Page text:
A Fellow’s Field Report: “‘This language seems to be necessary to America:’ The Courier de Boston, Paul Joseph Guérard de Nancrède, and French Language Education in the Early American Republic.”
Join Nicole Mahoney for a report on her dissertation research, which explores how elite Americans in the second half of the eighteenth century used the culture of French gentility to manage social change and reinforce class boundaries. She traces how the intricacy of French courtly culture, emanating from its epicenters at Versailles and Paris during the reign of Louis XV (1715-1774), raised the standards and expectations associated with polite society out of the reach of ordinary Americans. Not content to be passive consumers of British goods on the fringes of empire, many Americans used the values and vestiges of French courtly culture to proclaim that they were instead dynamic cosmopolitan actors capable of competing in transatlantic communication, economic, and intellectual networks. Hear about her research in general and learn more about French-language publishing in the early United States, with some interesting details about the Courier de Boston and its publisher.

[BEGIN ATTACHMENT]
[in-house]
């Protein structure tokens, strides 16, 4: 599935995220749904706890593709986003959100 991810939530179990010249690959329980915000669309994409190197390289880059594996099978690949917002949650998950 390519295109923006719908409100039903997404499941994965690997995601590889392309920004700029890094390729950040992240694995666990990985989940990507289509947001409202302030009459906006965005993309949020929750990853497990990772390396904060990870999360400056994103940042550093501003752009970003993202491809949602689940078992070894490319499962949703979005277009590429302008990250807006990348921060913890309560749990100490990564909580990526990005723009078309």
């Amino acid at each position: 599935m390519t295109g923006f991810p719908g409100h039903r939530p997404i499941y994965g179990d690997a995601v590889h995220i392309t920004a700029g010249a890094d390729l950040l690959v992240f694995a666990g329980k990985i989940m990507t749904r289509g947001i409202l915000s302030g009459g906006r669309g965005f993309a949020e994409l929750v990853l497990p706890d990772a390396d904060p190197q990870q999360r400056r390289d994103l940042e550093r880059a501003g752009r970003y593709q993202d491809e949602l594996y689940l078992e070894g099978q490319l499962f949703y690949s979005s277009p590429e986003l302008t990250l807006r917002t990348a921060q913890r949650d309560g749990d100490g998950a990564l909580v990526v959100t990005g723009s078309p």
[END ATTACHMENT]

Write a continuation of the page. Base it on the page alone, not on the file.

Nicole Mahoney is the 2017-2018 Boston Athenæum / American Society for Eighteenth-Century Studies Fellow. Mahoney is a Ph.D. candidate in American History at the University of Maryland, College Park. She earned a B.A. in History and French Studies from Wagner College and an M.A. in History and Literature from Columbia University. She has worked for the New-York Historical Society, the Historical Society of Pennsylvania, the National Constitution Center, and the Gilder Lehrman Institute of American History. Her dissertation, “Liberty, Gentility, and Dangerous Liaisons: French Culture and Polite Society in Early National America,” explores how elite Americans in the second half of the eighteenth century used the culture of French gentility to manage social change and reinforce class boundaries.